Results of the National Book Critics Circle Award in the year 2006.
James Tiptree, Jr. burst onto the science fiction scene in the 1970s with a series of hard-edged, provocative short stories. Hailed as a brilliant masculine writer with a deep sympathy for his female characters, he penned such classics as Houston, Houston, Do You Read? and The Women Men Dont See. Then the cover was blown on his alter ego: James Tiptree, Jr. was really a sixty-one-year old woman named Alice Sheldon. As a child, she explored Africa with her mother. Later, made into a debutante, she eloped with one of the guests at the party. She was an artist, a chicken farmer, a World War II intelligence officer, a CIA agent, an experimental psychologist. Devoted to her second husband, she struggled with her feelings for women. In 1987, her suicide shocked friends and fans. This fascinating biography, ten years in the making, is based on extensive research, exclusive interviews, and full access to Alice Sheldons papers.
At Canaan’s Edge concludes America in the King Years, a three-volume history that will endure as a masterpiece of storytelling on American race, violence, and democracy. Pulitzer Prize-winner and bestselling author Taylor Branch makes clear in this magisterial account of the civil rights movement that Martin Luther King, Jr., earned a place next to James Madison and Abraham Lincoln in the pantheon of American history.
In At Canaan’s Edge, King and his movement stand at the zenith of America’s defining story, one decade into an epic struggle for the promises of democracy. Branch opens with the authorities’ violent suppression of a voting-rights march in Alabama on March 7, 1965. The quest to cross Selma’s Edmund Pettus Bridge engages the conscience of the world, strains the civil rights coalition, and embroils King in negotiations with all three branches of the U.S. government. …[more]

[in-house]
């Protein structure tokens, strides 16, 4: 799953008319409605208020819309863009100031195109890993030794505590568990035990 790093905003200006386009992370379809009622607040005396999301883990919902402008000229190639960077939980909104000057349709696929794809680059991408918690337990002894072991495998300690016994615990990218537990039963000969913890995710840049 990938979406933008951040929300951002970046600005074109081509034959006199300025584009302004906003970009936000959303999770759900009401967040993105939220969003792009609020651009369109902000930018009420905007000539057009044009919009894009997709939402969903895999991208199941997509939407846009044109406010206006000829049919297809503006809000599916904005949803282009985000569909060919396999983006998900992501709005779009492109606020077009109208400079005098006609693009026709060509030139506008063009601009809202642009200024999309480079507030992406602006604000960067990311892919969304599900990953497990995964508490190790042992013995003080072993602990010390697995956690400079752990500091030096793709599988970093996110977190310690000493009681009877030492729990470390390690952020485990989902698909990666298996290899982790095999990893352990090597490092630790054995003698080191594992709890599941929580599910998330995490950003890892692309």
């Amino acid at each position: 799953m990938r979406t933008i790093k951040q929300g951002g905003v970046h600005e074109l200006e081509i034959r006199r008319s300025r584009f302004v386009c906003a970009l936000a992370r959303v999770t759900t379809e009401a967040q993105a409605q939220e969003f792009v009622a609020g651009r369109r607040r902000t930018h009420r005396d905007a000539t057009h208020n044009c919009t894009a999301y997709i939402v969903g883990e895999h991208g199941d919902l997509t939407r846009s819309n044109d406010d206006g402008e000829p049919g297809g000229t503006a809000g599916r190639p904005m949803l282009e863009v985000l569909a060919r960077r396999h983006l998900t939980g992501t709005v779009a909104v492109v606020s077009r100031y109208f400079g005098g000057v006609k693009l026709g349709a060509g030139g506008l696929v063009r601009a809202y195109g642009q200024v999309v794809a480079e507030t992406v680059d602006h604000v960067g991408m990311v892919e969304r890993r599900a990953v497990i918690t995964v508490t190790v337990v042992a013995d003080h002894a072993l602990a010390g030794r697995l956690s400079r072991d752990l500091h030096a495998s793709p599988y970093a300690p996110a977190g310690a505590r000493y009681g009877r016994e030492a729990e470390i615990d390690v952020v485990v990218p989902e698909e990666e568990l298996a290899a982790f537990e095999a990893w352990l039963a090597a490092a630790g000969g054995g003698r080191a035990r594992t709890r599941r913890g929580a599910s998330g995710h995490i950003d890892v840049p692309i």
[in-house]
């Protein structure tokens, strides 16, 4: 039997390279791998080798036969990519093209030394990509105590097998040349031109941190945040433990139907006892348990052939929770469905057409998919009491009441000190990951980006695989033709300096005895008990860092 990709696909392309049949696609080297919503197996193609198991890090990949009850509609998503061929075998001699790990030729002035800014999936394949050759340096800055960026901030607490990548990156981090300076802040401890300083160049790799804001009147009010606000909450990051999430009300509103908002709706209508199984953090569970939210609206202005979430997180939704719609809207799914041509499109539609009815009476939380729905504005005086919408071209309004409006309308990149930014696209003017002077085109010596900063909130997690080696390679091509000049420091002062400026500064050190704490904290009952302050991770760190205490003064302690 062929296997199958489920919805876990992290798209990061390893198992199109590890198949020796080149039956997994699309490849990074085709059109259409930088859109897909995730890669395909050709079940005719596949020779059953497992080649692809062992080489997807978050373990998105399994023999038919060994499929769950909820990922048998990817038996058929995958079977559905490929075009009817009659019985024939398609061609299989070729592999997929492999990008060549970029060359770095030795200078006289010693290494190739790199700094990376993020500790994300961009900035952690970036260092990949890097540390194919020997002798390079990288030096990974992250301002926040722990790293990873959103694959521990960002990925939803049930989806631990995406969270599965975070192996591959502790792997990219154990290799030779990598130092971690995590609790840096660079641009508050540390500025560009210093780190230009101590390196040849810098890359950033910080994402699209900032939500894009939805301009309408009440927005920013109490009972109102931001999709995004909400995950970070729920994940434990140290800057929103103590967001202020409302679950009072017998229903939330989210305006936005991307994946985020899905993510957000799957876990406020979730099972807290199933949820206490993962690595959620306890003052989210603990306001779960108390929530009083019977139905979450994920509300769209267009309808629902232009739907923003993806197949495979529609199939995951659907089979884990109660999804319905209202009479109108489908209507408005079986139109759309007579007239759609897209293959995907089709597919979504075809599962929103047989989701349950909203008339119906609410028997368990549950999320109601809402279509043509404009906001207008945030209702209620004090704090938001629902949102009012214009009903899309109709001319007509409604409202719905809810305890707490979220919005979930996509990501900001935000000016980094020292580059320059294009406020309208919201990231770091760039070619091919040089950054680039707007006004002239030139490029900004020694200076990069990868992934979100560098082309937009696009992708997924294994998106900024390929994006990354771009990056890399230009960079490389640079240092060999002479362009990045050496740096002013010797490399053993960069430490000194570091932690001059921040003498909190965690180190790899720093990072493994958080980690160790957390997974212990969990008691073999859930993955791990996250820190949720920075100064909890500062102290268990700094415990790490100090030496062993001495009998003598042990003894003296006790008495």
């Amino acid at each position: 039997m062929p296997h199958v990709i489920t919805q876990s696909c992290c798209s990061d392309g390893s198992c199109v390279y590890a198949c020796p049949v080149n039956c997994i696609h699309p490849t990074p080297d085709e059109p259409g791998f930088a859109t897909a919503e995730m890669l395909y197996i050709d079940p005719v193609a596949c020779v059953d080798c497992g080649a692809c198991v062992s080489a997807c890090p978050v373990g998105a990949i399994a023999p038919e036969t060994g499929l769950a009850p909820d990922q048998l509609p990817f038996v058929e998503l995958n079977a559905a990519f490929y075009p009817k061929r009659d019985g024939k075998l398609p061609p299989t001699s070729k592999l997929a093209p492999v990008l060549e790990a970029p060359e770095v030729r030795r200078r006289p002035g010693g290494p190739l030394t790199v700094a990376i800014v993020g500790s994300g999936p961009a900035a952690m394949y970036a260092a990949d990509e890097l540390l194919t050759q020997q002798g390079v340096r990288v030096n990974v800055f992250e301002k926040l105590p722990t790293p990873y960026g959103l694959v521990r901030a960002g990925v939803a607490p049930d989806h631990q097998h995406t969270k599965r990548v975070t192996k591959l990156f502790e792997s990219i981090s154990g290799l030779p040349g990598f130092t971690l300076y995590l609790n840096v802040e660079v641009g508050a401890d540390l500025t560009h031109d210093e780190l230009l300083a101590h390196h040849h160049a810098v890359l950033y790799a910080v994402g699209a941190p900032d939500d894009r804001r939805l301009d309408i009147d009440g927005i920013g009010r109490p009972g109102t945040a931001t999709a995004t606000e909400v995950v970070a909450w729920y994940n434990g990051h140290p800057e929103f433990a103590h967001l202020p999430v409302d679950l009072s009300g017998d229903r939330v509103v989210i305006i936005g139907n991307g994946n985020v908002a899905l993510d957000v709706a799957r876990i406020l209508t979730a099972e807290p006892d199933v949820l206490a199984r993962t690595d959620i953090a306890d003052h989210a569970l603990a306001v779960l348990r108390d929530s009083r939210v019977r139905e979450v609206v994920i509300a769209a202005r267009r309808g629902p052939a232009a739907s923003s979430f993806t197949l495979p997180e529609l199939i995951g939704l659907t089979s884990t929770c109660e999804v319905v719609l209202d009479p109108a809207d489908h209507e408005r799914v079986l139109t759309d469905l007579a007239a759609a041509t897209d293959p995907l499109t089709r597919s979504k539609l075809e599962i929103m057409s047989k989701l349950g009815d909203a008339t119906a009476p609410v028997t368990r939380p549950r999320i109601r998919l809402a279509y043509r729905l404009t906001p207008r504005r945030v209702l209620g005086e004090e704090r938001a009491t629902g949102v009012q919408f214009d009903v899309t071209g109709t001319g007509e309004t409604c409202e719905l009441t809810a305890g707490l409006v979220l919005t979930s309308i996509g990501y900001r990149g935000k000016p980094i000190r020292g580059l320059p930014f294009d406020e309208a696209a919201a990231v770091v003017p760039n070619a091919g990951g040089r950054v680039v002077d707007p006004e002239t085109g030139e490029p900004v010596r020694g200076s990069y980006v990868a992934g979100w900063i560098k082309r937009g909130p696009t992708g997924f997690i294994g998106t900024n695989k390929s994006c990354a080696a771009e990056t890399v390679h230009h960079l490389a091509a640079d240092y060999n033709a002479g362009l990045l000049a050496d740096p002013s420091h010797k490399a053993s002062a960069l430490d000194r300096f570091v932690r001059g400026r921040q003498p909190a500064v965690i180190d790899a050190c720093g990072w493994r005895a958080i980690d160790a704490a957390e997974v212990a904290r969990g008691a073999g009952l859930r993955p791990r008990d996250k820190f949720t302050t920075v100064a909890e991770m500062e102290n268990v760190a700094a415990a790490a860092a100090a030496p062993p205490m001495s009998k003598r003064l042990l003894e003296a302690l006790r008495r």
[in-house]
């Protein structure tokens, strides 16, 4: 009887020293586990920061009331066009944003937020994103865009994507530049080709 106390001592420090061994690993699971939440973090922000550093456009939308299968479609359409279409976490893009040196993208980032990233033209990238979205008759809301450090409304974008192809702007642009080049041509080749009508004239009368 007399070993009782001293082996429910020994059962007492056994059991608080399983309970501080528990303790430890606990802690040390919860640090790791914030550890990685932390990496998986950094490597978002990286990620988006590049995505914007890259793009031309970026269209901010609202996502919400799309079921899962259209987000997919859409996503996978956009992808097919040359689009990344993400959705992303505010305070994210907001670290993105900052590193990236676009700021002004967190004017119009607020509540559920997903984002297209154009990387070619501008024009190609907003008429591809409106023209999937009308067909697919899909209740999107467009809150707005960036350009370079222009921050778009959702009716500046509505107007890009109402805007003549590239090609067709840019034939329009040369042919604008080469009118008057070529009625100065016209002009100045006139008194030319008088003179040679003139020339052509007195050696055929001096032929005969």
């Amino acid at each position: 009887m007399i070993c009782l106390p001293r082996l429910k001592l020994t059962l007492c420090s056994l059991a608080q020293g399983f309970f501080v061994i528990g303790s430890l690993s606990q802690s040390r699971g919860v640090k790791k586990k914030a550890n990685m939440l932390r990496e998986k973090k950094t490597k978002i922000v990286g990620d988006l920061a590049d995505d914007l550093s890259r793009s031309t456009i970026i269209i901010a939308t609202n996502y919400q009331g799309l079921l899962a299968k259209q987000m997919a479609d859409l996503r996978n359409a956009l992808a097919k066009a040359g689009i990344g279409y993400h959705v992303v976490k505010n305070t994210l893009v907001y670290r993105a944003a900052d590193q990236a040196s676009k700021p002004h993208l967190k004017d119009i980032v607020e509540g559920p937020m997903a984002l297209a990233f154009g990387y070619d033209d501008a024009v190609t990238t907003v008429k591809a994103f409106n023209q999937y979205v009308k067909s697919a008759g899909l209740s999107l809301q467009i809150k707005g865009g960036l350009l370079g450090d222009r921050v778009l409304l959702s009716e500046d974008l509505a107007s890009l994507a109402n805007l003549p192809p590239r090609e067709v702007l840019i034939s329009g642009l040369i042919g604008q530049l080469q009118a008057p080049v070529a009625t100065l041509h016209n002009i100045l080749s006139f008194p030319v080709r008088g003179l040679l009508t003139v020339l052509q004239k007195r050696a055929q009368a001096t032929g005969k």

Gustave Flaubert, whose Madame Bovary outraged the right-thinking bourgeoisie when it was first published in 1856, is brought to life here in all his singularity and brilliance. Frederick Brown’s portrayal is of an artist fraught with contradictions, his wit and bravado merging into vulnerability. A sedentary man by nature, Flaubert undertook epic voyages through Egypt and the Middle East. He could be flamboyantly uncouth but was fanatically devoted to beautifully cadenced prose. While energized by his camaraderie with male friends, who included Turgenev, the Goncourt brothers, Zola, and Maupassant, he depended for emotional nurture upon maternal women, notably George Sand. His assorted mistresses—French, Egyptian, and English—fed his richly erotic imagination and found their way into his fictional characters.
Flaubert's time and place caused him to be literally put on trial for portraying lewd behavior in Madame Bovary.…[more]
Henry Ward Beecher was, for much of the nineteenth century, America's most widely known public figure. In place of his own preacher father’s fire-and-brimstone theology, Beecher preached a gospel of unconditional love and forgiveness, giving us the Christianity we have today. Men such as Emerson, Thoreau, Whitman, and Twain befriended—and sometimes parodied—him.
And then it fell apart. Beecher was accused by feminist firebrand Victoria Woodhull of adultery with his best friend’s wife, and the cuckolded Theodore Tilton brought charges of “criminal conversation,” leading to a salacious trial that was the most widely covered event of the nineteenth century, garnering, by some counts, more headlines than the entire Civil War.
He was known simply as the Blind Traveler—a solitary, sightless adventurer who, astonishingly, fought the slave trade in Africa, survived a frozen captivity in Siberia, hunted rogue elephants in Ceylon, and helped chart the Australian outback. James Holman (1786-1857) became “one of the greatest wonders of the world he so sagaciously explored,” triumphing not only over blindness but crippling pain, poverty, and the interference of well-meaning authorities (his greatest feat, a circumnavigation of the globe, had to be launched in secret). Once a celebrity, a bestselling author, and an inspiration to Charles Darwin and Sir Richard Francis Burton, the charismatic, witty Holman outlived his fame, dying in an obscurity that has endured—until now.
A Sense of the World is a spellbinding and moving rediscovery of one of history’s most epic lives. Drawing on meticulous research, Jason Roberts ushers us into the Blind Traveler’s uniquely vivid sensory realm, then sweeps us away on an extraordinary journey across the known world during the Age of Exploration. Rich with suspense, humor, international intrigue, and unforgettable characters, this is a story to awaken our own senses of awe and wonder.